And then that’s when we get to football. The highest revenue-producing athletics endeavor of any of the 14 institutions currently in the conference. Local reporting from NJ.com have documented how the negotiations between Greg Schiano (universally seen as possibly the only man to save an embarrassing program that has lost 20 straight conference games) and Rutgers broke down due to the school’s unwillingness to raise and spend the funds needed for the 10th highest-paid head coach in the league, new facilities, recruiting travel and an assistant coaches salary pool. Rutgers hired an outside firm in 2014 to assess the athletic department and its 327-page report said the football stadium was “in a state of disrepair” and that other football facilities were “significantly subpar” compared to other Big Ten programs. And yet, none of those facility upgrades were promised in writing to Schiano by 2023 - when Rutgers is finally expected to get a full revenue share of the conference’s income. NJ.com is reporting many of the significant athletics boosters at Rutgers consider their “checkbooks were closed now that (athletics director Patrick) Hobbs has failed to land Schiano.”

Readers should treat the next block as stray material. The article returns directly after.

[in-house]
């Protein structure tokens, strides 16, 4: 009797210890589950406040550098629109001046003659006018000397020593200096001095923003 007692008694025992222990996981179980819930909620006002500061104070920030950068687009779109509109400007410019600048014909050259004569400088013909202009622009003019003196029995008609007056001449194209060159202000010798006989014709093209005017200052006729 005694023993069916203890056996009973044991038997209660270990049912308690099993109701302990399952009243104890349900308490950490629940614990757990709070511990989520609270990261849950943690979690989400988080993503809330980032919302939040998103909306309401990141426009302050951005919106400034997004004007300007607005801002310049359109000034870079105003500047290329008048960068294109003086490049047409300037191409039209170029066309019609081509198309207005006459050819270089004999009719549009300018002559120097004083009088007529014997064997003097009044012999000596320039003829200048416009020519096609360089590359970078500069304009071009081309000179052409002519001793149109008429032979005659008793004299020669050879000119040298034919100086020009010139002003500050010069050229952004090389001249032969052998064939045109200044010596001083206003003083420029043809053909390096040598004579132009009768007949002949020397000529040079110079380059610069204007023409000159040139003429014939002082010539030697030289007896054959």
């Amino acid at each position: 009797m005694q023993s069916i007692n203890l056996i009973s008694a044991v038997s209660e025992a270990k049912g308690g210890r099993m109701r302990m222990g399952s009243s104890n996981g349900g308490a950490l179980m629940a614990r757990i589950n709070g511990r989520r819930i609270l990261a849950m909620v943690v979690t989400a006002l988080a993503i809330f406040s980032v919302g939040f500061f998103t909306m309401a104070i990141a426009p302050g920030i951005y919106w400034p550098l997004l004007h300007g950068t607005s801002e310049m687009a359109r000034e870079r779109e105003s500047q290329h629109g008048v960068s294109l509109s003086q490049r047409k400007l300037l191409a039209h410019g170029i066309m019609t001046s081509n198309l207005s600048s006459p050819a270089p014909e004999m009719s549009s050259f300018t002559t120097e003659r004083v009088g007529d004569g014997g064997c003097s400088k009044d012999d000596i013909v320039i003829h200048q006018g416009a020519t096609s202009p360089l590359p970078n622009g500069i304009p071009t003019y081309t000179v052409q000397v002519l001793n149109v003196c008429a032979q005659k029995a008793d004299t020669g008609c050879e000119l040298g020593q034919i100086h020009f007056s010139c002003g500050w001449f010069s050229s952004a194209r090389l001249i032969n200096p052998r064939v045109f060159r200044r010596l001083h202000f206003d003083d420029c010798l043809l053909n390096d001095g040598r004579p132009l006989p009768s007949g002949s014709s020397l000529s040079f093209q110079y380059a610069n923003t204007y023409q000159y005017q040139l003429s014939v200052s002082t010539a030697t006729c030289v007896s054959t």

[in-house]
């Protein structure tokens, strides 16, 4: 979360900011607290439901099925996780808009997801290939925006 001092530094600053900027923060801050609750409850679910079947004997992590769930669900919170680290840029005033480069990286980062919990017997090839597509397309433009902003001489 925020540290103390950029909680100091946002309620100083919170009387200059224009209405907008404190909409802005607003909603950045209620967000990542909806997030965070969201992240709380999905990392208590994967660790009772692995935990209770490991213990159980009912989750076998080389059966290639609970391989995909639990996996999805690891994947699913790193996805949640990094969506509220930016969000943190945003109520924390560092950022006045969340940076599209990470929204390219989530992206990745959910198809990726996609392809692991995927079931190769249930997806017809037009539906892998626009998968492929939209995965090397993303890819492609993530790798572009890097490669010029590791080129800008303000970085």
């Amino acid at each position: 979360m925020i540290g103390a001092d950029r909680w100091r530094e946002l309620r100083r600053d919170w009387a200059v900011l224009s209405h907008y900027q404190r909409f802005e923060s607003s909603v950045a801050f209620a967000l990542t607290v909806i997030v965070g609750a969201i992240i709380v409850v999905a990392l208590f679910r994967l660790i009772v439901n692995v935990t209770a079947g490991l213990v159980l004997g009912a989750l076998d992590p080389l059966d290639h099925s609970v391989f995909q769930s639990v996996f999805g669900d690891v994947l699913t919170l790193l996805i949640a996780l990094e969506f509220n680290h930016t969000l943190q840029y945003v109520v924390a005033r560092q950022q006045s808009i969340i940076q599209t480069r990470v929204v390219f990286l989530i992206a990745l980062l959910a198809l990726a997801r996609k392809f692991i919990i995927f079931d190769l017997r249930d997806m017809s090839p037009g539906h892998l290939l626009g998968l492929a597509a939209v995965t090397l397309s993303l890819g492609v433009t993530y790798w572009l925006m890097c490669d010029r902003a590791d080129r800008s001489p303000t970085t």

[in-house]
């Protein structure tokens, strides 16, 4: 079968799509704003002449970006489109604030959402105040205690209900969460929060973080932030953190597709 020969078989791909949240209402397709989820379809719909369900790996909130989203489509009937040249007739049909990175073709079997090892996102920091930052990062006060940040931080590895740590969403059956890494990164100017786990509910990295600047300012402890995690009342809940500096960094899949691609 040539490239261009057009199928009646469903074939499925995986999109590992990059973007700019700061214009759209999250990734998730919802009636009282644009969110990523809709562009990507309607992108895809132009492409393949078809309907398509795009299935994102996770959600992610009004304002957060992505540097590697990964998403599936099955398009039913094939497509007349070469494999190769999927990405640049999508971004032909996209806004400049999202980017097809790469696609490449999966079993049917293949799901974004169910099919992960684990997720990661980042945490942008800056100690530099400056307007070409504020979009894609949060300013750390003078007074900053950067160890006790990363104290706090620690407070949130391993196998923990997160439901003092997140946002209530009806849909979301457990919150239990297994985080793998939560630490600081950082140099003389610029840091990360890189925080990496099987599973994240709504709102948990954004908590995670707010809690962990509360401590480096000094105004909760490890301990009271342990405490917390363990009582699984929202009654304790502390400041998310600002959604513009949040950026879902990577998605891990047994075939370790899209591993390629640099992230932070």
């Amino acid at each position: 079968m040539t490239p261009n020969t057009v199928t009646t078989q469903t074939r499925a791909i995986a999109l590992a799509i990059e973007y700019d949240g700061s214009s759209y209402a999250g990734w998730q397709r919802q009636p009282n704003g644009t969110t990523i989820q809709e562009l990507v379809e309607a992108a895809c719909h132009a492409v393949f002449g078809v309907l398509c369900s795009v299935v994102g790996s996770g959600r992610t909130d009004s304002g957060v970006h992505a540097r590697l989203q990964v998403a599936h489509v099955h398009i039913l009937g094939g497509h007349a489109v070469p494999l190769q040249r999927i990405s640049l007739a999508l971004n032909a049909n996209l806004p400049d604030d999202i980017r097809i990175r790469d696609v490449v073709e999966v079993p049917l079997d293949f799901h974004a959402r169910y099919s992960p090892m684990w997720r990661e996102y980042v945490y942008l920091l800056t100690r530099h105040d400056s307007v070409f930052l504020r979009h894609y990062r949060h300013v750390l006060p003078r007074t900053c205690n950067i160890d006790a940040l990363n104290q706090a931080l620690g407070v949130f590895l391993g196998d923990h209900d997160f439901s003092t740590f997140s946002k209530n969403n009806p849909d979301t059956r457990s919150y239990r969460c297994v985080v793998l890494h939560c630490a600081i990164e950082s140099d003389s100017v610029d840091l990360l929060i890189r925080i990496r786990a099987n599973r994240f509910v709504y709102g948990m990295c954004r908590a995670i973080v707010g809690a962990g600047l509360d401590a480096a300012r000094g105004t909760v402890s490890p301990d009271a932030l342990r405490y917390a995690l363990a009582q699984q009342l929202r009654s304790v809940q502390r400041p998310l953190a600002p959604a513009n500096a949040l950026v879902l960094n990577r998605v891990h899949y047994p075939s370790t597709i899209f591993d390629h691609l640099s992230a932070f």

You’re eventually going to have to answer this question: If Rutgers is unable to field a competitive football roster now and likely into the future, have a realistic chance to end the near 30-year NCAA Tournament drought in men’s basketball or provide a Top 50 ranked institution in the annual U.S. News & World Report rankings (Rutgers was tied for 62nd in the 2019 version), what is the benefit of having them in our Power 5 Conference family and is a breakup needed for both parties?